Catecholamine secretion from glomus jugulare tumor is uncommon. A 23-year-old male complained of dizziness without tinnitus and hearing impairment in the right ear. Red color mass in the right hypotympanum was observed through the tympanic membrane. Preoperative MRI revealed a hyper-vascular mass between the jugular bulb and the internal carotid artery and the diagnosis of glomus jugulare tumor was made. Preoperative data showed normal blood pressure and no tachycardia. The patient was received an intra-arterial embolization treatment before 48 hours of the surgery to reduce bleeding from the tumor during surgery. But just after the feeding arteries to the tumor were embolized, the patient had an attack of hypertension crisis that was 240mmHg at maximum blood pressure. Usual blood pressure of the patient was 120/70mmHg. The tumor was completely excised with large blocks and piecemeal by an infratemporal fossa approach. Intraoperative blood pressure was well controlled at 130 to 140mmHg. One of hypotensive drugs, calcium blocker, was given postoperatively for five days because of the high level of plasmocatecholamine. The patient had a good postoperative course. Incomplete facial palsy in the right side was completely recovered until four postoperative months. Embolization treatment for the glomus tumor was considered to be useful not only for the reduction of bleeding but also the detection of functioning tumor. Routine screening of Catecholamine was indispensable before surgery.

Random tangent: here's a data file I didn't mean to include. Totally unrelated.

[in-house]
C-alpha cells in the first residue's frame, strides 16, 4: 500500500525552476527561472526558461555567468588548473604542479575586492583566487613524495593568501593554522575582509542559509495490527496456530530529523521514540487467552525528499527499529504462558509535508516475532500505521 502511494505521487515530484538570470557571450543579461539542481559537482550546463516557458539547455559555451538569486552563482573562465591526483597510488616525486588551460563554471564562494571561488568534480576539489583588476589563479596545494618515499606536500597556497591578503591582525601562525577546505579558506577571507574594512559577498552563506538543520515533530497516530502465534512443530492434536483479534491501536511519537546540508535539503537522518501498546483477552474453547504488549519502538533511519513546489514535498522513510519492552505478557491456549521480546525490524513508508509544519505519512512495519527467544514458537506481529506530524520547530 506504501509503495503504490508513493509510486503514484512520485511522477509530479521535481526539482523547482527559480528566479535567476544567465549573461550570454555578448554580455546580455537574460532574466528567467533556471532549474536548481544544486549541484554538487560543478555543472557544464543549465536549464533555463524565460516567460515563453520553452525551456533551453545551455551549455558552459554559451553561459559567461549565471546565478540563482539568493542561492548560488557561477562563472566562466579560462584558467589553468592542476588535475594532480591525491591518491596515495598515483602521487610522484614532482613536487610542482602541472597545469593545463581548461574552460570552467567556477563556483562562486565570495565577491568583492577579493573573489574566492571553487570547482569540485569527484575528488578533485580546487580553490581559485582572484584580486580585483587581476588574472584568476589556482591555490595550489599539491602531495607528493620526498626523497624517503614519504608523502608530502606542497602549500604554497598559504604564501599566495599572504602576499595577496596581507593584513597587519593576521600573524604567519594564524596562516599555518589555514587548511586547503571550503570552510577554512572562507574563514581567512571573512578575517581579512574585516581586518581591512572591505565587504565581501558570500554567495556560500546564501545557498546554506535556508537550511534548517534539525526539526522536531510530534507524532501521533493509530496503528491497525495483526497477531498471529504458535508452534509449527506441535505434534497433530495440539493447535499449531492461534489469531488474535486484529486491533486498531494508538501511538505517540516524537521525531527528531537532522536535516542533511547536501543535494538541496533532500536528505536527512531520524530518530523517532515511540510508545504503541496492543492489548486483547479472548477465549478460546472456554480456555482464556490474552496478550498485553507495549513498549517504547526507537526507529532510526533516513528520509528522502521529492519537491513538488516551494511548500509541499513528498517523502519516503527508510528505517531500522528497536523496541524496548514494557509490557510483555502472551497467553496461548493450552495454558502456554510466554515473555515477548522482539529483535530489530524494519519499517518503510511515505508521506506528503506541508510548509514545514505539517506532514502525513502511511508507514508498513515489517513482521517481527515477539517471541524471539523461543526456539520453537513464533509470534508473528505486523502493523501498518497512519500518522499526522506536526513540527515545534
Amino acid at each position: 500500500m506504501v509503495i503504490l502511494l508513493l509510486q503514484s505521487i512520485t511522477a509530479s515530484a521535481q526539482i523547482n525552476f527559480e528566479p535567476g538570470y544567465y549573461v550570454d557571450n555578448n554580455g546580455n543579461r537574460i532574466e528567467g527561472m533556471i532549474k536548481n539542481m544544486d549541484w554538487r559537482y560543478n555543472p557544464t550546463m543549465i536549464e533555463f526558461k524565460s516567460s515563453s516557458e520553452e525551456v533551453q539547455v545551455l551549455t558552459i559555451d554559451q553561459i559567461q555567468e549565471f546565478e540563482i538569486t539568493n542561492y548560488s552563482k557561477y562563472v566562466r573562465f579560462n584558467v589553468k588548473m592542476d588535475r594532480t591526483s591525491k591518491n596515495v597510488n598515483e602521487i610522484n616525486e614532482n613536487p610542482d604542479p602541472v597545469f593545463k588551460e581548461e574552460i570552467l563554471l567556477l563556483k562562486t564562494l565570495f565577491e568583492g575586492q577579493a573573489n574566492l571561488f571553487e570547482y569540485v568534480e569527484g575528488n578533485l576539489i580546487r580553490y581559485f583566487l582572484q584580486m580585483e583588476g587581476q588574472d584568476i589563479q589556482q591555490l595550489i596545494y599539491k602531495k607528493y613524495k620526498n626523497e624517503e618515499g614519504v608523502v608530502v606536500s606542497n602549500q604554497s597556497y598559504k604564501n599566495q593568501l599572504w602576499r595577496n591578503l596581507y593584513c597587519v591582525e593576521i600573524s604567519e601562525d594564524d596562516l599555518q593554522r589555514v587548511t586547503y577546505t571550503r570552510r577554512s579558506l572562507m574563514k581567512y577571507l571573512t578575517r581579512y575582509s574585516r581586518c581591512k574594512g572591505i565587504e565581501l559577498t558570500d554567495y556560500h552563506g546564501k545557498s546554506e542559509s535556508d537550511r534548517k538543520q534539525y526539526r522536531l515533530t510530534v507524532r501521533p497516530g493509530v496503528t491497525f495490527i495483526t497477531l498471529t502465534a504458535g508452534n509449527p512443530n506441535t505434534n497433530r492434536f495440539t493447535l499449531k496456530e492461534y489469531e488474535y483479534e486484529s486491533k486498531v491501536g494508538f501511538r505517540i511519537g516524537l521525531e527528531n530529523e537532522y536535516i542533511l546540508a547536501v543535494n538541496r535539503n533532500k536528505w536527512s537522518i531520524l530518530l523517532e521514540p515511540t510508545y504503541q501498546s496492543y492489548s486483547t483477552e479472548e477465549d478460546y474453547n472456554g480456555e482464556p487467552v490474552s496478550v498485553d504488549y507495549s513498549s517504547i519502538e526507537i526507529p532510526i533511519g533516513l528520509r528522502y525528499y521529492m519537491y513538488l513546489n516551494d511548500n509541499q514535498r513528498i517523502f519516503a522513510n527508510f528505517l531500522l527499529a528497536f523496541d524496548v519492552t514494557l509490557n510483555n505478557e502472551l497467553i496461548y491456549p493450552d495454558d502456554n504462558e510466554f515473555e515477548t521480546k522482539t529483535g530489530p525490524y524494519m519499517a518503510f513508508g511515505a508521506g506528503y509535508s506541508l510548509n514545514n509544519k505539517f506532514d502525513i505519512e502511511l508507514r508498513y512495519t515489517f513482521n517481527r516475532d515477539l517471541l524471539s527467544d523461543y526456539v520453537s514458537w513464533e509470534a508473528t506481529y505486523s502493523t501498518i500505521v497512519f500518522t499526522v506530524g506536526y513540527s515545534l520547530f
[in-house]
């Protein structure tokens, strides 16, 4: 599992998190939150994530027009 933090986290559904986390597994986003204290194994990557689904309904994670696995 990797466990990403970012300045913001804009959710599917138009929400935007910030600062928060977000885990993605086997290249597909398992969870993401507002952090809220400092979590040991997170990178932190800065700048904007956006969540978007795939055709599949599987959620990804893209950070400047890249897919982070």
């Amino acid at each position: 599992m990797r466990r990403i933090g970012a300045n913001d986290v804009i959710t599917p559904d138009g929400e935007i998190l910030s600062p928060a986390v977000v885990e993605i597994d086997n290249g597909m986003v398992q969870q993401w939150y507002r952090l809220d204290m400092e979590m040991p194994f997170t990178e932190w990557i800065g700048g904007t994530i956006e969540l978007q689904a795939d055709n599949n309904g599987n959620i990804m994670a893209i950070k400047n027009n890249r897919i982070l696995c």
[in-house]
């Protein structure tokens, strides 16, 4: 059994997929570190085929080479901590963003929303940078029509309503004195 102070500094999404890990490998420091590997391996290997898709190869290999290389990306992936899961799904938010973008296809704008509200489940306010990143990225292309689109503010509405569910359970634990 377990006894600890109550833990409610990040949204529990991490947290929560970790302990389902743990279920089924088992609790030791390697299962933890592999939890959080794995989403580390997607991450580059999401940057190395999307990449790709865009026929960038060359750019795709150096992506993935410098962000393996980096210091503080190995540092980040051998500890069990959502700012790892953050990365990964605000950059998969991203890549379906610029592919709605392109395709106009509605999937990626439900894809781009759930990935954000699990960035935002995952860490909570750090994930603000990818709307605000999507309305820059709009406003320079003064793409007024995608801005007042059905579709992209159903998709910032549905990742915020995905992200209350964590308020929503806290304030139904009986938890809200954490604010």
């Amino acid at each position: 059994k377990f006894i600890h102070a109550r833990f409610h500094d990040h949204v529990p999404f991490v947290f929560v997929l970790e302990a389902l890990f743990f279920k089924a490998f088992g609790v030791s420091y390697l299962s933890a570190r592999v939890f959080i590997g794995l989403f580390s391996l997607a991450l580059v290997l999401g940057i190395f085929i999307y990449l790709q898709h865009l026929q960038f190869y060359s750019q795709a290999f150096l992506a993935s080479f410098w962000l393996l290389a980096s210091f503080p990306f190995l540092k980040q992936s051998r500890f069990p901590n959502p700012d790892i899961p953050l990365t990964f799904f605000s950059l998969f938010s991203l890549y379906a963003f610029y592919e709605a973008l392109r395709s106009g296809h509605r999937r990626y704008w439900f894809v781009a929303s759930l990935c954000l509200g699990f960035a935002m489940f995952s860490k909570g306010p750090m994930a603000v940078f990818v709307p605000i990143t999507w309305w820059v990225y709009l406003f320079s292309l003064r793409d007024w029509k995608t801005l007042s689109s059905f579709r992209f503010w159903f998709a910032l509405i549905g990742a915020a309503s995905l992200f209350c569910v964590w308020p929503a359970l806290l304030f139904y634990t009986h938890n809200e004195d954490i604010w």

A 57-year-old female had undergone middle ear surgery for otitis media in the right ear 27years ago. Since then, she had occasional right aural discharge and persisted mild sensorineural hearing loss with conductive loss in the right ear. She was diagnosed as having otitis media with cholesteatoma and total removal of cholesteatoma was attempted in another private hospital. In this operation, it was found a squamous epithelium invaded the intracranial space of middle fosa, and cerebrospinal fluid (CSF) leakage was encountered. So she was referred to Otolaryngology clinic of Osaka University. Totol removal of subdural cholesteatoma was performed and dural plasty at the dural dehiscence was done. It thought three ways to make fistula at the dura mater, in spite of its biologic and physical tenacity; Iatrogenic disease that epithelium was implantation through the dural dehiscence when the operation was performed 27 years ago, Progressive inflammation of the dura mater was induced by necrotoxic effects of bacterial growth, cPressure atorophy of the dura mater by expanding cholesteatoma.
Tinnitus is a benign disease, but it may have a serious impact on quality of life (QOL). To date, there is no specific treatment in modern medicine and sometimes the results of the treatment of tinnitus are discouraging. We report a satisfactory clinical result in the treatment of tinnitus by acupuncture according to Traditional Chinese Medicine (TCM). A male patient, with sudden onset idiopathic Sensorineural hearing loss with severe tinnitus of the left ear, had no marked improvement in clinical symptoms after conventional treatment including systemic administration of vitamins, adenosine triphosphate, prostaglandin I2 and two courses of hydrocortisone pulse therapy. Subsequently, one cycle of acupuncture treatment was performed for the spleen-stomach deficiency and endogenous damp-turbidity based on the TCM diagnostics and during the period of treatment, tinnitus decreased stepwise from the level of 8000Hz, 8 dB prior to the treatment to 0 dB SPL, according to a tinnitus audiometer (Danac-100, Dana Japan). Although there was no significant improvement in hearing loss, the patient felt marked relief from tinnitus, the so-called buzz bomb in the ear. From this result, acupuncture based on TCM may be available for the treatment of tinnitus.